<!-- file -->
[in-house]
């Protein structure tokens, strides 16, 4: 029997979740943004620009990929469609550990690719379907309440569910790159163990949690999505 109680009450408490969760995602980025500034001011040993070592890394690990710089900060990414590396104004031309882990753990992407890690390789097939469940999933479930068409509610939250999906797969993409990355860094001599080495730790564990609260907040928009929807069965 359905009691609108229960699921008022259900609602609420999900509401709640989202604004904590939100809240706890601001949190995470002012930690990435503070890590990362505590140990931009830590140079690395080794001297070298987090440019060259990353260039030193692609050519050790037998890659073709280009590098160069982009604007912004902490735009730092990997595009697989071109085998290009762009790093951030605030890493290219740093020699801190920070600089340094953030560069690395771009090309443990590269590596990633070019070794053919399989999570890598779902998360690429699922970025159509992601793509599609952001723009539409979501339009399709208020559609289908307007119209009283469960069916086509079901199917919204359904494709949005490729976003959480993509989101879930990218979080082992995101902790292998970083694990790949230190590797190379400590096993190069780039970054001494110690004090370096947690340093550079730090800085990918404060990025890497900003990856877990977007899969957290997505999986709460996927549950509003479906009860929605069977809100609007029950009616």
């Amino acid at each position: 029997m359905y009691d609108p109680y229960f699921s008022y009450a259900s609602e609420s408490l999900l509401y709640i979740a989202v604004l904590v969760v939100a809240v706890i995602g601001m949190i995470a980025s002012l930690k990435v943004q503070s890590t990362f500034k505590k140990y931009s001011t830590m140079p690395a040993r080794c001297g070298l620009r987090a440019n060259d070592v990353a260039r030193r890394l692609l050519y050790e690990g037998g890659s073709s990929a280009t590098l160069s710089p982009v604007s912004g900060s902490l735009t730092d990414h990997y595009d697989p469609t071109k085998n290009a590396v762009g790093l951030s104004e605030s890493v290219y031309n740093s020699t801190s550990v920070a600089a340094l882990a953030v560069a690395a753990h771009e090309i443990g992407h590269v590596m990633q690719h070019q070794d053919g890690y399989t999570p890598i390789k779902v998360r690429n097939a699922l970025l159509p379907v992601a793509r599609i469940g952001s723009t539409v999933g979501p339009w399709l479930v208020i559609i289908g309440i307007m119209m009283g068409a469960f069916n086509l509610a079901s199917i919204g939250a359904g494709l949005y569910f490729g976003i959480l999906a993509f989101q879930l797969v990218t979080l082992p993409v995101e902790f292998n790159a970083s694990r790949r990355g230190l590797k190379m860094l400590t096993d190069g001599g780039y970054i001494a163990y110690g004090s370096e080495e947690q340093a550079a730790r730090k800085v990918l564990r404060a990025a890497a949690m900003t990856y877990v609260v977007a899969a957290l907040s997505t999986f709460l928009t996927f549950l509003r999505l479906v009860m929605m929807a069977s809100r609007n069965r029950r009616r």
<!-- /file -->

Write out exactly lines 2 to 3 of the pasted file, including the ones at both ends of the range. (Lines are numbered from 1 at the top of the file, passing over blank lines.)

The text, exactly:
């Protein structure tokens, strides 16, 4: 029997979740943004620009990929469609550990690719379907309440569910790159163990949690999505 109680009450408490969760995602980025500034001011040993070592890394690990710089900060990414590396104004031309882990753990992407890690390789097939469940999933479930068409509610939250999906797969993409990355860094001599080495730790564990609260907040928009929807069965 359905009691609108229960699921008022259900609602609420999900509401709640989202604004904590939100809240706890601001949190995470002012930690990435503070890590990362505590140990931009830590140079690395080794001297070298987090440019060259990353260039030193692609050519050790037998890659073709280009590098160069982009604007912004902490735009730092990997595009697989071109085998290009762009790093951030605030890493290219740093020699801190920070600089340094953030560069690395771009090309443990590269590596990633070019070794053919399989999570890598779902998360690429699922970025159509992601793509599609952001723009539409979501339009399709208020559609289908307007119209009283469960069916086509079901199917919204359904494709949005490729976003959480993509989101879930990218979080082992995101902790292998970083694990790949230190590797190379400590096993190069780039970054001494110690004090370096947690340093550079730090800085990918404060990025890497900003990856877990977007899969957290997505999986709460996927549950509003479906009860929605069977809100609007029950009616």
């Amino acid at each position: 029997m359905y009691d609108p109680y229960f699921s008022y009450a259900s609602e609420s408490l999900l509401y709640i979740a989202v604004l904590v969760v939100a809240v706890i995602g601001m949190i995470a980025s002012l930690k990435v943004q503070s890590t990362f500034k505590k140990y931009s001011t830590m140079p690395a040993r080794c001297g070298l620009r987090a440019n060259d070592v990353a260039r030193r890394l692609l050519y050790e690990g037998g890659s073709s990929a280009t590098l160069s710089p982009v604007s912004g900060s902490l735009t730092d990414h990997y595009d697989p469609t071109k085998n290009a590396v762009g790093l951030s104004e605030s890493v290219y031309n740093s020699t801190s550990v920070a600089a340094l882990a953030v560069a690395a753990h771009e090309i443990g992407h590269v590596m990633q690719h070019q070794d053919g890690y399989t999570p890598i390789k779902v998360r690429n097939a699922l970025l159509p379907v992601a793509r599609i469940g952001s723009t539409v999933g979501p339009w399709l479930v208020i559609i289908g309440i307007m119209m009283g068409a469960f069916n086509l509610a079901s199917i919204g939250a359904g494709l949005y569910f490729g976003i959480l999906a993509f989101q879930l797969v990218t979080l082992p993409v995101e902790f292998n790159a970083s694990r790949r990355g230190l590797k190379m860094l400590t096993d190069g001599g780039y970054i001494a163990y110690g004090s370096e080495e947690q340093a550079a730790r730090k800085v990918l564990r404060a990025a890497a949690m900003t990856y877990v609260v977007a899969a957290l907040s997505t999986f709460l928009t996927f549950l509003r999505l479906v009860m929605m929807a069977s809100r609007n069965r029950r009616r």